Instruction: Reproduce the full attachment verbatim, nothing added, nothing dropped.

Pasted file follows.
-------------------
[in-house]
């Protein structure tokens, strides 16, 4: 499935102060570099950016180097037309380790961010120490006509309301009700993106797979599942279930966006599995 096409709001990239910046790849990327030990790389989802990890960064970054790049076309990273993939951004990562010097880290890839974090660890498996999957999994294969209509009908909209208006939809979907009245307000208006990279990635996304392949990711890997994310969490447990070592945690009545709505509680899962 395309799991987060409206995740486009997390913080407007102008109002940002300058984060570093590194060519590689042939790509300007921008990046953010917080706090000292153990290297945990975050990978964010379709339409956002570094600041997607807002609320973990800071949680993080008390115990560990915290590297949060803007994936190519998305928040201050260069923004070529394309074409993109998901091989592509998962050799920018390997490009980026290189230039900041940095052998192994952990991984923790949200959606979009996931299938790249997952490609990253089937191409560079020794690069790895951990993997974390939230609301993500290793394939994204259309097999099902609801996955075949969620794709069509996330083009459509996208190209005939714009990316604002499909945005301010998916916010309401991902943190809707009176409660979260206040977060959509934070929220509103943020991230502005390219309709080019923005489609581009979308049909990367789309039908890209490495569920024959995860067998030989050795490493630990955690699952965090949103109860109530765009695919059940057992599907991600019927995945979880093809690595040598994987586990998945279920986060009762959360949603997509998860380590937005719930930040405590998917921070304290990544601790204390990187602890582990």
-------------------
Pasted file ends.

[in-house]
């Protein structure tokens, strides 16, 4: 499935102060570099950016180097037309380790961010120490006509309301009700993106797979599942279930966006599995 096409709001990239910046790849990327030990790389989802990890960064970054790049076309990273993939951004990562010097880290890839974090660890498996999957999994294969209509009908909209208006939809979907009245307000208006990279990635996304392949990711890997994310969490447990070592945690009545709505509680899962 395309799991987060409206995740486009997390913080407007102008109002940002300058984060570093590194060519590689042939790509300007921008990046953010917080706090000292153990290297945990975050990978964010379709339409956002570094600041997607807002609320973990800071949680993080008390115990560990915290590297949060803007994936190519998305928040201050260069923004070529394309074409993109998901091989592509998962050799920018390997490009980026290189230039900041940095052998192994952990991984923790949200959606979009996931299938790249997952490609990253089937191409560079020794690069790895951990993997974390939230609301993500290793394939994204259309097999099902609801996955075949969620794709069509996330083009459509996208190209005939714009990316604002499909945005301010998916916010309401991902943190809707009176409660979260206040977060959509934070929220509103943020991230502005390219309709080019923005489609581009979308049909990367789309039908890209490495569920024959995860067998030989050795490493630990955690699952965090949103109860109530765009695919059940057992599907991600019927995945979880093809690595040598994987586990998945279920986060009762959360949603997509998860380590937005719930930040405590998917921070304290990544601790204390990187602890582990």